Introduction by Croakey: The experiences of nurses across Australia, from regional health centres through to ICUs at the epicentre of COVID outbreaks, will be a focus at next week’s National Nursing Forum, staged by the Australian College of Nursing from 26-28 October.
Croakey editor Jennifer Doggett will be reporting from this virtual event for the Croakey Conference News Service, and previews the event below.
You can follow the discussions at Twitter via the conference hashtag #NNF2021.
Jennifer Doggett writes:
The COVID-19 pandemic has been tough on many professions but nurses have felt the impact more than most.
Nurses have played a critical role in all areas of Australia’s pandemic response.
Ex-nurses have come out of retirement while others have left non-clinical roles to upskill and re-train to meet the increased workforce demands.
Their contribution to the pandemic and their ongoing role in the health system will be showcased at the Australian College of Nursing’s National Nursing Forum (NNF) to be held next week from 26-28 October.
Originally scheduled for 2020 to celebrate the World Health Assembly’s International Year of the Nurse and the Midwife, this event has been postponed twice and moved to a virtual platform to accommodate COVID restrictions.
The theme for this year’s NNF — ‘Champions of Change’ — will be explored in different ways via the keynote plenary sessions, workshops and concurrent sessions.
Notable speakers include Federal Health Minister Greg Hunt, Shadow Minister Mark Butler, and former Federal Health Minister and now Chair of VicHealth Nicola Roxon, as well as Tania Vogt, CEO of the Nursing and Midwifery Board of Australia and ACT Chief Nurse and Midwifery Officer Anthony Dombkins.
In the lead up to the conference, nursing leaders have spoken out via ACN on the current challenges facing the nursing sector in Australia.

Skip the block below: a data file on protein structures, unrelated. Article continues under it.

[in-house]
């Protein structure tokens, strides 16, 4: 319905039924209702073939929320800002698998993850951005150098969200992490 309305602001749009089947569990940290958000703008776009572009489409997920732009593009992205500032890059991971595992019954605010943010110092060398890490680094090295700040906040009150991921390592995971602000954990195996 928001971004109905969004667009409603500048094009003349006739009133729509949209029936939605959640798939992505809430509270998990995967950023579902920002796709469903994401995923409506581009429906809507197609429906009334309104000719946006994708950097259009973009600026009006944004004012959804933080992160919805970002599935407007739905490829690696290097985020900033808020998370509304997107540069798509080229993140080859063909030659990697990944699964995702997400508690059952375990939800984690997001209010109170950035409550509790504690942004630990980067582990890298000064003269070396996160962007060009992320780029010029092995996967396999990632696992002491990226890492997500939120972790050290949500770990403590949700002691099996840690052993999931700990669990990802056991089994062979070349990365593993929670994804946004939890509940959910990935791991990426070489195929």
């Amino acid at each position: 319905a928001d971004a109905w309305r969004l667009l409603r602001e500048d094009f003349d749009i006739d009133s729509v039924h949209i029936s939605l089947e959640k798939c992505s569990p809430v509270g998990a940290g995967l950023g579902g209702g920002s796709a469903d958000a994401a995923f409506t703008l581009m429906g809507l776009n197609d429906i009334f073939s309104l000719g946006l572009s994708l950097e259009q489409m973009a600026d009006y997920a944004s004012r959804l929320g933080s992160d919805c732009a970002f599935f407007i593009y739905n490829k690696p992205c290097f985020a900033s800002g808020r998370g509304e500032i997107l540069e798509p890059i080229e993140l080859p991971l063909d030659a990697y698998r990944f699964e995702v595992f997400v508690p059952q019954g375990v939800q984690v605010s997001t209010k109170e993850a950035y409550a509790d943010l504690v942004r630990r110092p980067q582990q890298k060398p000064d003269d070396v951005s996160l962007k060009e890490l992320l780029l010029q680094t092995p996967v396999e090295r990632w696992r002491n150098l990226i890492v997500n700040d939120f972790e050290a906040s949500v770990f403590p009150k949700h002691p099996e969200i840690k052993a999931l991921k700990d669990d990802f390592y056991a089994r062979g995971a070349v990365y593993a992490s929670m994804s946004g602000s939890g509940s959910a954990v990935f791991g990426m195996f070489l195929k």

ACN CEO, Adjunct Professor Kylie Ward, is calling for nurses to play a greater role in leadership in both the health system and wider community.
“When you invest in nurse leadership you get innovation, inclusion and integration of care – a holistic approach to wellbeing,” she told Croakey.
“I would like to see a nurse on every board in Australia, I would like to see more nurses as political leaders, I would like to see the nursing voice far more represented in government.”
Glynis Thorpe, a clinical nurse consultant with the Royal Flying Doctors Service, is passionate about realising the untapped potential of nurses.
She described her frustration at not being able to see patients under a mental health plan, despite holding a Medicare Provider Number, due to lack of infrastructure for independent nursing practices and also lobbying against the move by GPs.
“If only half of the 1,016 nurses eligible for a provider number took up this option they could provide 10,000 extra interventions each week. This means Australians currently waiting eight weeks or more to see someone could access care sooner from a skilled and experienced health professional,” she said.
Also canvassed about her thoughts by ACN ahead of the conference, Simone Sheridan, a family violence nurse educator, nominated the sexual harassment of nurses as a high priority issue for the profession.
“Sexual harassment of nurses is something that has happened for many years but we have been taught to tolerate it. Now with the ‘Me Too’ movement, people are speaking up and saying that this is not OK,” she said.
Sheridan says that the future of nursing should be, “increased respect, increased visibility of what we do and increased funding and resources.”
Focus on COVID-19
A range of presentations on COVID-19 will showcase the diverse ways in which nurses have contributed to Australia’s pandemic response.
This includes a panel of emerging nurse leaders, including Emma Bugden, Liam Jackson, Hollie Jaggard and Suzanne Volejnikova-wenger, who will discuss their experiences of nursing during COVID-19.
The experiences of nurses in regional areas will be reflected in presentations by Fiona Brew, who in 2020 led a team of nurses who spent hours in the snow testing Colac residents for COVID-19, and by Associate Professor Jennifer Weller-Newton, who has researched the unique experience of regional healthcare workers facing the compounding pressures of geographical isolation, workforce and equipment limitations, and border closures.